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World Broadband Statistics
Tuesday 10 April 2007 15:48:46 by Andrew Ferguson

Point-Topic.com has published a document detailing various world broadband statistics. We have reproduced a large table showing the growth in the numbers of DSL and non-DSL technologies in thirty countries. Two countries, Japan and South Korea, clearly buck the trend with the number of DSL based connections decreasing, this is largely due to the continued roll-out of Metro Ethernet and Fibre To The Home services.

Broadband subscribers (in 000's) in major countries (Top 30)
Country DSL subscribers Non-DSL subscribers Total broadband subscribers
Q405 Q406 Growth Q405 Q406 Growth Q405 Q406 Growth
China 26,359 37,120 40.8% 11,145 14,779 32.6% 37,504 51,899 38.4%
India 639 1,819 184.8% 210 326 55.4% 849 2,146 152.8%
USA 20,442 25,677 25.6% 25,667 31,652 23.3% 46,110 57,330 24.3%
Brazil 3,287 4,390 33.6% 751 1,456 93.8% 4,039 5,846 44.8%
Russia 510 1,026 101.2% 1,260 2,078 64.9% 1,770 3,104 75.4%
Japan 14,480 14,310 -1.2% 8,167 11,785 44.3% 22,647 26,095 15.2%
Mexico 1,606 2,725 69.7% 694 898 29.4% 2,301 3,624 57.5%
Germany 10,400 14,100 35.6% 306 560 82.7% 10,706 14,880 39.0%
Turkey 1,541 2,935 90.4% 30 30 0.0% 1,571 2,965 88.7%
France 9,391 13,276 41.4% 567 707 24.8% 9,958 13,983 40.4%
UK 7,183 10,034 39.7% 2,645 3,082 16.5% 9,828 13,116 33.5%
Italy 6,631 8,398 26.7% 346 428 23.7% 6,977 8,826 26.5%
South Korea 6,529 5,488 -15.9% 5,670 8,554 50.9% 12,199 14,042 15.1%
Spain 3,876 5,268 35.9% 976 1,458 49.5% 4,852 6,726 38.6%
Argentina 529 1,040 96.5% 307 523 70.1% 836 1,563 86.8%
Poland 1,217 1,835 50.7% 396 643 62.4% 1,613 2,478 53.6%
Canada 3,345 3,839 14.8% 3,509 4,036 15.0% 6,854 7,876 14.9%
Taiwan 3,653 3,851 5.4% 550 630 14.6% 4,203 4,481 6.6%
Australia 2,137 3,139 46.9% 603 762 26.3% 2,741 3,901 42.3%
Netherlands 2,460 2,957 20.2% 1,556 1,927 23.9% 4,016 4,884 21.6%
Portugal 704 946 34.3% 510 543 6.4% 1,215 1,489 22.6%
Belgium 1,277 1,485 16.3% 699 810 16.0% 1,976 2,296 16.2%
Sweden 1,271 1,502 18.2% 689 764 11.0% 1,960 2,266 15.6%
Austria 684 872 27.5% 509 564 10.7% 1,194 1,436 20.3%
Switzerland 1,098 1,368 24.6% 571 682 19.6% 1,669 2,050 22.9%
Israel 800 900 12.5% 400 500 25.0% 1,200 1,400 17.7%
Hong Kong 908 985 8.5% 810 830 2.4% 1,718 1,815 6.6%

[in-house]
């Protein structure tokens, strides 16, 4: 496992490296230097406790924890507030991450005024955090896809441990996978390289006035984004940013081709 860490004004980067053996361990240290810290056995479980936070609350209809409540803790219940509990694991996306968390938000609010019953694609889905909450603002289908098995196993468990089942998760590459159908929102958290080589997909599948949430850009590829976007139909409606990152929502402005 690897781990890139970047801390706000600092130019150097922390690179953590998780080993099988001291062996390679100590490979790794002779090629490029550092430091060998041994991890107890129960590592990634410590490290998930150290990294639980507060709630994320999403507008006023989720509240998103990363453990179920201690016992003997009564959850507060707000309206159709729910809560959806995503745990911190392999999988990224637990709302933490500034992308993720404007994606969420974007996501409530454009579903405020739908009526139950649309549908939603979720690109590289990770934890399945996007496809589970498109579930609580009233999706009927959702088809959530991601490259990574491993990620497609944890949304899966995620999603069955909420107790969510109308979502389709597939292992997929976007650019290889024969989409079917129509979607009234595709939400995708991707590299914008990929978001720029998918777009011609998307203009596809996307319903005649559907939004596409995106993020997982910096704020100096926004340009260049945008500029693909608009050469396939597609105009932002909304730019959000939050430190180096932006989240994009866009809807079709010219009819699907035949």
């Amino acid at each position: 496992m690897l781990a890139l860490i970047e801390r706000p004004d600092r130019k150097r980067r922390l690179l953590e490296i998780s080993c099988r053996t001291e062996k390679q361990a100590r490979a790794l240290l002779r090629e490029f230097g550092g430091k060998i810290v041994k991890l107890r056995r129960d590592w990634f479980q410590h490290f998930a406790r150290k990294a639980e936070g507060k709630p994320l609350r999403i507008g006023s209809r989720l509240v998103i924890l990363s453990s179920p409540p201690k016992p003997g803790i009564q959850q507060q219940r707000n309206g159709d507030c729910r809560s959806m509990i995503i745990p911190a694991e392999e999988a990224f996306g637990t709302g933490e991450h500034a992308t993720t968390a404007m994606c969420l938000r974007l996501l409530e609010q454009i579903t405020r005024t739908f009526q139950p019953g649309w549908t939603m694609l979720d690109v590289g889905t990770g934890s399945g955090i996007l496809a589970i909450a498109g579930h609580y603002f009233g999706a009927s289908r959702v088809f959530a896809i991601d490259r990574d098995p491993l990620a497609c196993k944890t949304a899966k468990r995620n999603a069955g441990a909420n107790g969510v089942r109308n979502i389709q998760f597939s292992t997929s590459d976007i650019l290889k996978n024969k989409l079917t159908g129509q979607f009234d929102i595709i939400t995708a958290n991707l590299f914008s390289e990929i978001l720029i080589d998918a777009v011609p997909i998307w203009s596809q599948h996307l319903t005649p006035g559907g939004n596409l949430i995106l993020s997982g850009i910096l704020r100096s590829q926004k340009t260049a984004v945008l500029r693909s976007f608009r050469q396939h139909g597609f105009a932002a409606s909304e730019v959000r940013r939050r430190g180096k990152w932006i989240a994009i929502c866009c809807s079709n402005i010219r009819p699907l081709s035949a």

Denmark 831 1,050 26.3% 531 689 29.7% 1,363 1,739 27.6%
Finland 1,045 1,232 18.0% 157 195 24.3% 1,202 1,427 18.8%
Norway 825 1,003 21.5% 178 216 21.6% 1,003 1,219 21.5%
Table ordered by size of countries population.

The table does not break down the non-DSL technologies to show how many are down to FTTx (Fibre To The Kerb or Fibre To The Home) technologies. We do have some indication of the popularity of the various technologies in the worlds various regions.

Region DSL Cable Modem FTTx Other
Asia-Pacific 16% 16% 39%
Eastern Europe 3% 4% 7%
Latin America 5% 5% 0%
Middle East Asia 3% 1% 0%
North America 16% 54% 4%
South East Asia 22% 2% 47%
Western Europe 35% 18% 3%
Worldwide 66% 22% 11% 1%

Fibre technologies commonly called FTTx are continuing to out-perform both DSL and cable modem services in terms of growth, and the technology remains the current pinnacle of broadband for consumers. The report defines a broadband service as one where the connection connects at 256Kbps (Kilo bits per second) or faster.

Comments

Posted by CARPETBURN over 9 years ago
A much better table IMO then some of the Ofcom ones that have previously been on the site news. This one breaks things down a bit more country by country. Still not a perfect chart (yes i know there is no such thing) but much better then some ive seen. An interesting read thanks :).
Posted by yank over 9 years ago
The US figures are probably fudged, even though they do not show favourable anyway. Considering the US recently announced the 300 millionth citizen, pretty poor coverage. Whilst the UK moaned about the BT monopoly, at least it forced advancement of broadband. Here the telecos and cable do it in the profitable residential areas only. There are vast areas who will never get broadband at an affordable rate unless the US Gov wakes up - oh, but then that is against market forces......
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